Quiz Question: Does water flow in or out of drain pipes?
My last few posts have been mostly about what I have done—I went here, I hiked there, I did that and so on. I think it would cool if I write a little about the crazy, random, and often humorous things that happen too.
First let’s start with the food, since I feel as though my days revolve around mealtimes here. I am fed so much by my family here, and despite the fact that they stuff me for every meal I find that I am hungry for the next when it rolls around. We students have often joked about the Tico quince, a variation of the freshman fifteen. And it just might happen.
Common foods here are gallo pinto (rice and black beans), lots of fruit and fruit juices, cheese (we IFSA-Butler students like to call it “squeaky cheese” because of the sound it makes between your teeth when you eat it), yucca (a root similar to a potato but denser) and other potato-like vegetables, bread, bananas and plantains (another type of banana) and coffee. (Apparently there are laws in Costa Rica about the caffeine content though, so the coffee here doesn’t quite have the same desired effect as the coffee in the States.)
Next let’s talk about the weather. Boring, I know, but it has a way of permeating everything. Literally. Water is water; good ol’ H2O. But I really think the chemical make-up of this very common substance is different here. I think it is wetter. I’m from a pretty wet State originally—Oregon—so I am used to rain and can usually get by with just a good water-proof coat. But here, umbrellas are a necessity and coats are often too warm to wear. I’m a very anti-umbrella person, but I eventually caved. My coat may be waterproof, but my backpack isn’t, and neither are my textbooks. Oops!
Apparently this year Costa Rica has had much more rain than usual. This has caused several floods and mudslides in almost every region of the country and several roads and highways have been washed out too, making travel difficult. Recently conditions have been so severe that Costa Rica has declared itself to be in a current state of emergency. So while I sometimes joke about the rain, it is important to know that conditions are very serious right now and many people have lost their homes and sadly some have lost their lives. We are still in the wet season, but moving into the dry season, so hopefully we have seen the worst for this year.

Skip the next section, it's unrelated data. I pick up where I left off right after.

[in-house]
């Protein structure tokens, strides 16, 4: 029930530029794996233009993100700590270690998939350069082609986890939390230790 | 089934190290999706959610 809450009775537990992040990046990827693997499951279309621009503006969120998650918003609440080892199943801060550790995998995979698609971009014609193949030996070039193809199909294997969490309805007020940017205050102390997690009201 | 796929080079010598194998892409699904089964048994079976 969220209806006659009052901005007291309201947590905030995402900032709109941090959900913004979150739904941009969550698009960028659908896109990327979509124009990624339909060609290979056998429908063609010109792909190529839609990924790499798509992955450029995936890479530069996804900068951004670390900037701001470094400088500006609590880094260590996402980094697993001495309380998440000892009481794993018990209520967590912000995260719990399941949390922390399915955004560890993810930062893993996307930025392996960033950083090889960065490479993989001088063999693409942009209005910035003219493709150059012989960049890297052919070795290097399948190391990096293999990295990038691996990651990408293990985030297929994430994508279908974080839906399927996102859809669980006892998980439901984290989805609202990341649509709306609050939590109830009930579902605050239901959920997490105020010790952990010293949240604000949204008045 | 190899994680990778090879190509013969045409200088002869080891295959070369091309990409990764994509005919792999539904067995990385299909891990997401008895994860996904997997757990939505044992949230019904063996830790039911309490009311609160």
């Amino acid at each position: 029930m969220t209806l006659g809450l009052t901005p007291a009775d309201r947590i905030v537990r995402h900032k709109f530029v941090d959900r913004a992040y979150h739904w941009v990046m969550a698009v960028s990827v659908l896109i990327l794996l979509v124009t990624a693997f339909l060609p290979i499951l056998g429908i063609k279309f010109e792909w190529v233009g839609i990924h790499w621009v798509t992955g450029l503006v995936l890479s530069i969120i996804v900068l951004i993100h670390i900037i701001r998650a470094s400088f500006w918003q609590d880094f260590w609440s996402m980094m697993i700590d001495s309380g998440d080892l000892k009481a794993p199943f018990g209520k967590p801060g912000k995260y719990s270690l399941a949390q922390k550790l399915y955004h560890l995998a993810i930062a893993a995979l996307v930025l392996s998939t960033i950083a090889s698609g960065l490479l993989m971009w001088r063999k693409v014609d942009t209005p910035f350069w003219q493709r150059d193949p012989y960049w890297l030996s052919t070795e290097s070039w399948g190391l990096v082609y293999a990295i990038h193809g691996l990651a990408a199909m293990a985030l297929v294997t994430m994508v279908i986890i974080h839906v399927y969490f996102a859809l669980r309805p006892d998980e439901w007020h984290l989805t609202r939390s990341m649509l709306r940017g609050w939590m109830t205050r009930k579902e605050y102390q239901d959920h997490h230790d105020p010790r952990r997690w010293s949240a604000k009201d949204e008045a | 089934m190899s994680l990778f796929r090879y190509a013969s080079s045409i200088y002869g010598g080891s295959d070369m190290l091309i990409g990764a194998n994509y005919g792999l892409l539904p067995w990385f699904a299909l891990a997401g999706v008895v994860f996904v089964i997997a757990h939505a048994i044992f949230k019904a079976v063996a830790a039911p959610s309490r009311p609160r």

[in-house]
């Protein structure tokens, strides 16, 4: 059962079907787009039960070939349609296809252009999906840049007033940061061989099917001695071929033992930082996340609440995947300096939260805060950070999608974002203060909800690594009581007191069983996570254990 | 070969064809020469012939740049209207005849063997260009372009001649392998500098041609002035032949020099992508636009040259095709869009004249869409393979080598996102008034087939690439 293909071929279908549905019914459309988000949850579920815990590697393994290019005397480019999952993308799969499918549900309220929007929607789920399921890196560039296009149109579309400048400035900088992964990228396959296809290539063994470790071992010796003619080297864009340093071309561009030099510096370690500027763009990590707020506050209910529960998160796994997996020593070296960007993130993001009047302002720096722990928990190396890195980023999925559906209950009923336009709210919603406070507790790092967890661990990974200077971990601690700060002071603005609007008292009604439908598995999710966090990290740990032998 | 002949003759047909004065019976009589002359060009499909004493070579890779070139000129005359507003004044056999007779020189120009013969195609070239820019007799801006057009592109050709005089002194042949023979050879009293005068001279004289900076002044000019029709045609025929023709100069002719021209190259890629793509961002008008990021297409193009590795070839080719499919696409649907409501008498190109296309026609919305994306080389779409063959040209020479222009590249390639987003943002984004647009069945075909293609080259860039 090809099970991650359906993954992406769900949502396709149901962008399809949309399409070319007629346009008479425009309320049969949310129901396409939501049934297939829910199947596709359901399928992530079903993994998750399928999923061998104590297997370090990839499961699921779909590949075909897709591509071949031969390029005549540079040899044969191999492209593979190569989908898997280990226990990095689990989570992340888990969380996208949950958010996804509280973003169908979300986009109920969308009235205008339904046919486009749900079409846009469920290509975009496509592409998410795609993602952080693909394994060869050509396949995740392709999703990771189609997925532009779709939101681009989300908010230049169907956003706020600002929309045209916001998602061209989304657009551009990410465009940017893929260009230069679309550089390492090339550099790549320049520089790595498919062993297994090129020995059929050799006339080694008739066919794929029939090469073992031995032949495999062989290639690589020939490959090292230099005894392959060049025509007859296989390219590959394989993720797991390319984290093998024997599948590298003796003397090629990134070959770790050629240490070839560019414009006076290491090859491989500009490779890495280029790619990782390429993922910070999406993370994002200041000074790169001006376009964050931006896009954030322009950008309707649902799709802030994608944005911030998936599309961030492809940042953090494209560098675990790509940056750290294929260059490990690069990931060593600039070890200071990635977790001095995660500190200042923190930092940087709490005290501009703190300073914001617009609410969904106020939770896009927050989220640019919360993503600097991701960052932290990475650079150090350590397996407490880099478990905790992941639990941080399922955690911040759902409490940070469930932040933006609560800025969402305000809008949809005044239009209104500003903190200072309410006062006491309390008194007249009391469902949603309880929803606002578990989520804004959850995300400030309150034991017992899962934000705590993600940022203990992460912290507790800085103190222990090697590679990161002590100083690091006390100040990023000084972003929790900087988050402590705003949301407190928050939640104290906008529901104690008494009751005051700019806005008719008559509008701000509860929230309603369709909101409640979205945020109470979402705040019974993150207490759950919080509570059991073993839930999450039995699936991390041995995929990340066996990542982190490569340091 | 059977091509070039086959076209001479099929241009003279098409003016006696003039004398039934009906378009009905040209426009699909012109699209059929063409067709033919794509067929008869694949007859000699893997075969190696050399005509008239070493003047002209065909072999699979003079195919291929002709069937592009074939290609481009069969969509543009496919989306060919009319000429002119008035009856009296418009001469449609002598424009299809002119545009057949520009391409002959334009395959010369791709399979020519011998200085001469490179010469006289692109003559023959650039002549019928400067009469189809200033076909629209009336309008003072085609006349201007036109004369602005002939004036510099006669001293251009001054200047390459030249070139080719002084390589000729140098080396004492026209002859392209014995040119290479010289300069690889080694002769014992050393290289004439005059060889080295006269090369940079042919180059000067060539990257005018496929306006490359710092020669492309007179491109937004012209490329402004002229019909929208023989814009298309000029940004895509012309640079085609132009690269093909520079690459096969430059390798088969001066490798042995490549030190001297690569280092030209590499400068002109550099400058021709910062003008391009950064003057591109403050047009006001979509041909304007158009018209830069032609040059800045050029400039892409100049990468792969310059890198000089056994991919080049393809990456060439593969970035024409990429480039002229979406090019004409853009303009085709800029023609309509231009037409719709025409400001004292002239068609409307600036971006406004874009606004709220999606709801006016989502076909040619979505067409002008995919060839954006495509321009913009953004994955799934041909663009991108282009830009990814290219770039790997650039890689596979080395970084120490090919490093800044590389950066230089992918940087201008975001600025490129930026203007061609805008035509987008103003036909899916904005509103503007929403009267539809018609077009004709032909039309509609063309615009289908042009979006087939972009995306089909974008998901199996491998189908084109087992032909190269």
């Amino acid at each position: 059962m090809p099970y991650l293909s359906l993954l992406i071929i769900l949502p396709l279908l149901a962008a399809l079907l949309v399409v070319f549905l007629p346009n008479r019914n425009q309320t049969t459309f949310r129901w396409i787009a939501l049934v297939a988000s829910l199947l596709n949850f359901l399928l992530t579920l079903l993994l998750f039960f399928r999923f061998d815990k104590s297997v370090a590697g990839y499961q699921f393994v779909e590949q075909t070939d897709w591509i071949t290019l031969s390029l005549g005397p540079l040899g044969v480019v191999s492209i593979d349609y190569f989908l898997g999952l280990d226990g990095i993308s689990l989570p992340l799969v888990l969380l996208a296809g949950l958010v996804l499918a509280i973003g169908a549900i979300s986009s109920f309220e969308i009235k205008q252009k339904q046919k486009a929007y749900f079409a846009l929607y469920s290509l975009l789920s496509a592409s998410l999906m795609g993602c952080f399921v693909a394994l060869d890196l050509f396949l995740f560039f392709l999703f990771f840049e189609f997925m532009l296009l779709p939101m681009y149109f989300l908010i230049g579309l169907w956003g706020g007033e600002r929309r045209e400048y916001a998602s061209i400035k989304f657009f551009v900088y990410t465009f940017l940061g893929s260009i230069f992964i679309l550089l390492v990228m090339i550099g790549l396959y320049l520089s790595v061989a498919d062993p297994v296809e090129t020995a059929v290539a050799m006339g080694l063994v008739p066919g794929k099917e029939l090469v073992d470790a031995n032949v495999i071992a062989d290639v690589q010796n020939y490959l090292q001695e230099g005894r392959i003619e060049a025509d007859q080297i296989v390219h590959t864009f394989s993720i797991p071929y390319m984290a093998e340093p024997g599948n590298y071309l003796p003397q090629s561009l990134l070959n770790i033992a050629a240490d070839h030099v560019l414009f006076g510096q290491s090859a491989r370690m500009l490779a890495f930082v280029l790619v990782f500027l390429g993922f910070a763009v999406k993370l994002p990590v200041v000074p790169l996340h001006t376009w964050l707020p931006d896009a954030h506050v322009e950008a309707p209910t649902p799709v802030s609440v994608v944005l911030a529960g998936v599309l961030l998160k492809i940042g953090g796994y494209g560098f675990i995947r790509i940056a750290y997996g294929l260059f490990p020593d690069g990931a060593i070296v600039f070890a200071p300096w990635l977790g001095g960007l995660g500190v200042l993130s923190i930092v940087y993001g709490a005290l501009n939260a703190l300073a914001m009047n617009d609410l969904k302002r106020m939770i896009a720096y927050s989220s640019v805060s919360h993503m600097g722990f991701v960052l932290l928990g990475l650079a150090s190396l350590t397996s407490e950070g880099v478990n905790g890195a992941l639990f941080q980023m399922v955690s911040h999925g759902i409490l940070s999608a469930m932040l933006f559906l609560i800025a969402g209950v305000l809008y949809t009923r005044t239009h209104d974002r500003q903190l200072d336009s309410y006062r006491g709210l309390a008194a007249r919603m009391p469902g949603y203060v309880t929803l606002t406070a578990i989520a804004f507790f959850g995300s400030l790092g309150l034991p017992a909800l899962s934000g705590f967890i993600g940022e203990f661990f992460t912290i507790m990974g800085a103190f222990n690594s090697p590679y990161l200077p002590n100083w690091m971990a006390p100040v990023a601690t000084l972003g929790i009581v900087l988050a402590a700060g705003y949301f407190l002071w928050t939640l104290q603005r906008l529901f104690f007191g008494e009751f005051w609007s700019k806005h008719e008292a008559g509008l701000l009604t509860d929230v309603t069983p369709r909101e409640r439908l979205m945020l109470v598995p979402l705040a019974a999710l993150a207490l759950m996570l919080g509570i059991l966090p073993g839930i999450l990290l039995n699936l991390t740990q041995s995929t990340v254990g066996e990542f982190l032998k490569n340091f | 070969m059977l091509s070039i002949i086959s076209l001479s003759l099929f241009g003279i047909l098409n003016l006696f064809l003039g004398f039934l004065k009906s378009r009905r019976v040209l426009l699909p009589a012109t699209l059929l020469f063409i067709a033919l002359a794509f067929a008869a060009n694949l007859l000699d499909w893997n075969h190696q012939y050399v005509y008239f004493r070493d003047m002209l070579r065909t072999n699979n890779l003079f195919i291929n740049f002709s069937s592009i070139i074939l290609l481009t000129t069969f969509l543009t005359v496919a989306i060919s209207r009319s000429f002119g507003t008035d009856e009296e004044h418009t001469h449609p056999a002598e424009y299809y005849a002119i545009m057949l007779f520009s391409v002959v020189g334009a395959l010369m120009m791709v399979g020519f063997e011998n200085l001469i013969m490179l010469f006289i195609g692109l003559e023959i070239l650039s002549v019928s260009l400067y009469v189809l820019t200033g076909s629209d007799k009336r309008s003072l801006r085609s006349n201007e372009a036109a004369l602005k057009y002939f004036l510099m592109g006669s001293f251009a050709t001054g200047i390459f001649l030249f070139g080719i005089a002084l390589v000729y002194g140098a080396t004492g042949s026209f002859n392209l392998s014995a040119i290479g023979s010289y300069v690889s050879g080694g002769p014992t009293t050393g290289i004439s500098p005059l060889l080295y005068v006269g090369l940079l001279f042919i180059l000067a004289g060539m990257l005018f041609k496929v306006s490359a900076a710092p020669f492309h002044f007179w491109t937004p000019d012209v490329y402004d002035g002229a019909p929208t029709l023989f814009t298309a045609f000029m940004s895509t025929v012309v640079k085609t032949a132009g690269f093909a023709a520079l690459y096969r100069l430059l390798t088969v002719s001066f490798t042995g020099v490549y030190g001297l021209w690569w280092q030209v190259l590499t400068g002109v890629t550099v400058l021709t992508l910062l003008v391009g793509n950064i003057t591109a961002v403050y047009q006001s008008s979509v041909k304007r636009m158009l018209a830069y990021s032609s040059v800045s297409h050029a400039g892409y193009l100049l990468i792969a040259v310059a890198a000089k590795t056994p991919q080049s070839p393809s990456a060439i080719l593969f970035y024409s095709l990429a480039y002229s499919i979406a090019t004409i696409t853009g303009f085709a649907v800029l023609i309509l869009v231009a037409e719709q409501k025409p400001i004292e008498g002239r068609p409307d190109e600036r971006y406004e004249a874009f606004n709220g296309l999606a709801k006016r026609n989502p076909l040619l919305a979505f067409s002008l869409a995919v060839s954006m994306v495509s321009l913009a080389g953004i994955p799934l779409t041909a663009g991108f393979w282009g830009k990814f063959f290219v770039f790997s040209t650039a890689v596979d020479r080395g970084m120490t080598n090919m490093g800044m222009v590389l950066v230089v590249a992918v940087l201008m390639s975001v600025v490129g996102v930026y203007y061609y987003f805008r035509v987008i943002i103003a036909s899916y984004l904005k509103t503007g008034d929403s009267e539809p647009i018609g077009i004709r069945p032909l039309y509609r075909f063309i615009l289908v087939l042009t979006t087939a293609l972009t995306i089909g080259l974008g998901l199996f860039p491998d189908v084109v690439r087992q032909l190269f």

Thunderstorms occur quite often, especially during the wet season. And it rains quite heavily. But the drain pipes here don’t appear to handle the copious amounts of water too well. I didn’t read the instruction manual on drain pipes, their use, and function, but I am pretty sure water is supposed to flow into them. However, most here in Costa Rica do not follow what I thought was a basic principle. Water flows out of the drains, not into the drains. One completely sunny morning I forded a near-river of water that was flowing out of a drain and into the street.
I was told that if you are lost, try not to look like you’re lost. Great advice, but I don’t think it is physically possible, especially for gringos. And if you have walked down the same block three times, no matter how good your “I’m not lost” face is, you’re going to look lost to those standing in the shops on the street. And yes, I am speaking from personal experience and I have received some very humorous stares at times.
Showering is absolutely necessary; the climate here requires a shower at least once a day, sometimes twice a day. However, I can’t help thinking sometimes that it is completely pointless. By the time I have walked to the university in the morning I have streaks of sweat running down my face just due to the heat and humidity. Feeling sticky all day isn’t the most fun thing in the world.
Crossing the street is always an adventure. It takes a lot of skill, agility, and accurate timing. There can be no hesitation and you have to be quick, because pedestrians do not have the right-away here. We students joke that if you get hit by a car, you win. What you win is still yet to be determined—crutches most likely. And if you get hit by a bike, you get bonus points.
You also win if you get Dengue. That is a crowning achievement. For some reason, this very serious disease has become a joke among us IFSA-Butler students. If someone shows up to school feeling just the slight bit sick we automatically attribute it to Dengue and tease the individual about how miserable he/she is going to feel over the next few weeks. Luckily, no one has won that game yet either.
There are numerous other oddities here. These are the most common. I hope one or two of them made you giggle.